PH’s infra program gathering momentum, Romualdez tells forum

November 02, 2018

PHILIPPINE Ambassador to the United States Jose Manuel G. Romualdez in a forum in Washington, D.C. on Tuesday gave a clear outline of the Philippine infrastructure needs as he welcomed the initiatives of the US government in tapping the private sector to invest in infrastructure and energy.

The Building the Indo-Pacific: ASEAN Stakeholder Forum was held at the Stimson Center in Washington, D.C. on October 30, 2018.

“The Philippines’ infrastructure investment plan, entitled ‘Build, Build, Build’ is one of the boldest and most ambitious infrastructure programs in history. The administration’s goal is to invest over US$170 billion in six years into the country’s infrastructure development, and spend 7.4 percent of GDP by 2022, on infrastructure alone,” Romualdez said in his opening comments as he spoke on the Philippines’ priority objectives in infrastructure.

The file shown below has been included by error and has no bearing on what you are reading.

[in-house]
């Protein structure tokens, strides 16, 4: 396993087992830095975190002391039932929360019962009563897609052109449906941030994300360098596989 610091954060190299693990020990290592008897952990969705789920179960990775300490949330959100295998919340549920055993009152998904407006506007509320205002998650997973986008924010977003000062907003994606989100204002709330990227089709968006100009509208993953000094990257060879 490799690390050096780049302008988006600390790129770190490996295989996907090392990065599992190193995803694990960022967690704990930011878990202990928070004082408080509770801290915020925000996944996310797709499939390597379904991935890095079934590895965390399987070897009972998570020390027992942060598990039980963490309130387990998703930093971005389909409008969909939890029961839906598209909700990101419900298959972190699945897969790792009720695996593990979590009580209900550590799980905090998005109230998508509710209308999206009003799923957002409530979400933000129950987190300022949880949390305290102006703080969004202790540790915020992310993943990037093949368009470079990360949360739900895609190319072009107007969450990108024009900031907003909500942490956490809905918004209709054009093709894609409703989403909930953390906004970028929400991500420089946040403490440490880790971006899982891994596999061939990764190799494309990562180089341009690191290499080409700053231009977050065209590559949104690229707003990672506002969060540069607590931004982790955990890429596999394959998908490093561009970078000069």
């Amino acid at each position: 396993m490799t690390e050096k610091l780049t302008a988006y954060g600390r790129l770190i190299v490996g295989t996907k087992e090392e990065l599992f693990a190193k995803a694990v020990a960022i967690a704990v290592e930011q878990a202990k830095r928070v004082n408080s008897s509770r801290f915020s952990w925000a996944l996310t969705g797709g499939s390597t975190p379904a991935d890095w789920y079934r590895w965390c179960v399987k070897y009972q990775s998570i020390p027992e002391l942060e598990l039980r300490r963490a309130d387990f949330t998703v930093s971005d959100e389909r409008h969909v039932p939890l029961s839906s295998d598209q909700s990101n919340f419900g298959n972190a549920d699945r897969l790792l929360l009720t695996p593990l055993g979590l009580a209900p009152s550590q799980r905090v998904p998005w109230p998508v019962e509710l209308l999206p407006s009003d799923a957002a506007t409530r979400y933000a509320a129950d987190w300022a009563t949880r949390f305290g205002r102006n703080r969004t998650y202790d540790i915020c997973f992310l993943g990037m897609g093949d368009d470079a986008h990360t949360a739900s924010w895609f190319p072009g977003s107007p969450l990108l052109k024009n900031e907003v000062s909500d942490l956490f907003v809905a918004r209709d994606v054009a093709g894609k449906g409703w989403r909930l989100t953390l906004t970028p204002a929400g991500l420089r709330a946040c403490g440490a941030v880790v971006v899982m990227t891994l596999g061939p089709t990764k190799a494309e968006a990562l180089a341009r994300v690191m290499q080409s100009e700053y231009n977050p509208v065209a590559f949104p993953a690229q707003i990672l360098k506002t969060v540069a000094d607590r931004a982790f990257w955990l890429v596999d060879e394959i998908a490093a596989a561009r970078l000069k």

He said Philippines’ investment in infrastructure for over five decades averaged only at 2.6 percent of GDP compared to its neighboring economies have invested twice that ratio.

“Underinvestment in infrastructure produced a large gap that resulted in congestion and inefficiency. We are seeking to correct that gap by investing in 75 key strategic infrastructure projects over the medium term. And I am proud to inform you that ‘Build, Build, Build’ is gathering momentum,” he added.

US Deputy Assistant Secretary of State Walter Douglas, in his keynote address, emphasized that key to the economic component of the US Indo-Pacific strategy is the importance of private sector-led development.

He said that the Asian Development Bank has identified a US$1.7T infrastructure investment deficit in the region, and the US hopes to work towards making countries in the Indo-Pacific more attractive to approximately US$50-70T of liquidity in the investment finance markets.

“And our goal is to use the private sector, because that’s really where the United States’ strength is — in creating conditions for the private sector to come in and let them do the job of development. It is our belief that state-led development does not work. There are serious flaws with it,” Douglas said.